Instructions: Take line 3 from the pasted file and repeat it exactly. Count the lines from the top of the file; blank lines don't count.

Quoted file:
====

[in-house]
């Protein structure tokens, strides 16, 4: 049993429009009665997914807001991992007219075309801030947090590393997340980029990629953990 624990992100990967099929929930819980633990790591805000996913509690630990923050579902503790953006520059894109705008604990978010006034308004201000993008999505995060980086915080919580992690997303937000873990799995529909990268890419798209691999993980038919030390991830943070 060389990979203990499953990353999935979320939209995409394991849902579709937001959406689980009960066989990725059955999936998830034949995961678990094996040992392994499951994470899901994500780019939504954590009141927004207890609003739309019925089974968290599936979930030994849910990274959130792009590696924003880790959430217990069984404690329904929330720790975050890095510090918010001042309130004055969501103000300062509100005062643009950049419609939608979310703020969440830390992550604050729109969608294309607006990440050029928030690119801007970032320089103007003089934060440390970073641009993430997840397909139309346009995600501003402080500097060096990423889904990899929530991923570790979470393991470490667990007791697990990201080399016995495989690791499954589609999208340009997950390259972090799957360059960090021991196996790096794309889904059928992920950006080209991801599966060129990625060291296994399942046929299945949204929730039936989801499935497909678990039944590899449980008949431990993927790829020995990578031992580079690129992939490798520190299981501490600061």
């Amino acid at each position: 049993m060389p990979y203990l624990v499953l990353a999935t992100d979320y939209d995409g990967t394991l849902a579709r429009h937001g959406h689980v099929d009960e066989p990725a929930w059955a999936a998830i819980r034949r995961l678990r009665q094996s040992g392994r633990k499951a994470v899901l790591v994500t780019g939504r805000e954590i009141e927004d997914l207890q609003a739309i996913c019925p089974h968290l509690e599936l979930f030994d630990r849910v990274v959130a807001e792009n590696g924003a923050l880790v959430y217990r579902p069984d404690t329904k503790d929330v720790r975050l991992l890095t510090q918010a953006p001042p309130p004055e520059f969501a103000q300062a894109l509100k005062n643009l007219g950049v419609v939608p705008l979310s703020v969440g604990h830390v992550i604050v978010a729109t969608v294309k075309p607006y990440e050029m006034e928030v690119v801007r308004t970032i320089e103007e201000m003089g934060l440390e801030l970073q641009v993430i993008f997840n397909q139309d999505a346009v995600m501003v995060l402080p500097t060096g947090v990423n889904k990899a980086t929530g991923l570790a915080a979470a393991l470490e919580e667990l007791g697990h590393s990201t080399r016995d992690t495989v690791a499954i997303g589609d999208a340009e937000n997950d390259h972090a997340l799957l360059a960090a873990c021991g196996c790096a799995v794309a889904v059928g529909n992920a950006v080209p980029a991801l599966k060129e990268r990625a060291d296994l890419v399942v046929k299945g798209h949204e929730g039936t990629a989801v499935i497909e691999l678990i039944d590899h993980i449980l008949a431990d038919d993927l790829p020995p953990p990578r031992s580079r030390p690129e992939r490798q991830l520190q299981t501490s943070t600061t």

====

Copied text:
């Amino acid at each position: 049993m060389p990979y203990l624990v499953l990353a999935t992100d979320y939209d995409g990967t394991l849902a579709r429009h937001g959406h689980v099929d009960e066989p990725a929930w059955a999936a998830i819980r034949r995961l678990r009665q094996s040992g392994r633990k499951a994470v899901l790591v994500t780019g939504r805000e954590i009141e927004d997914l207890q609003a739309i996913c019925p089974h968290l509690e599936l979930f030994d630990r849910v990274v959130a807001e792009n590696g924003a923050l880790v959430y217990r579902p069984d404690t329904k503790d929330v720790r975050l991992l890095t510090q918010a953006p001042p309130p004055e520059f969501a103000q300062a894109l509100k005062n643009l007219g950049v419609v939608p705008l979310s703020v969440g604990h830390v992550i604050v978010a729109t969608v294309k075309p607006y990440e050029m006034e928030v690119v801007r308004t970032i320089e103007e201000m003089g934060l440390e801030l970073q641009v993430i993008f997840n397909q139309d999505a346009v995600m501003v995060l402080p500097t060096g947090v990423n889904k990899a980086t929530g991923l570790a915080a979470a393991l470490e919580e667990l007791g697990h590393s990201t080399r016995d992690t495989v690791a499954i997303g589609d999208a340009e937000n997950d390259h972090a997340l799957l360059a960090a873990c021991g196996c790096a799995v794309a889904v059928g529909n992920a950006v080209p980029a991801l599966k060129e990268r990625a060291d296994l890419v399942v046929k299945g798209h949204e929730g039936t990629a989801v499935i497909e691999l678990i039944d590899h993980i449980l008949a431990d038919d993927l790829p020995p953990p990578r031992s580079r030390p690129e992939r490798q991830l520190q299981t501490s943070t600061t």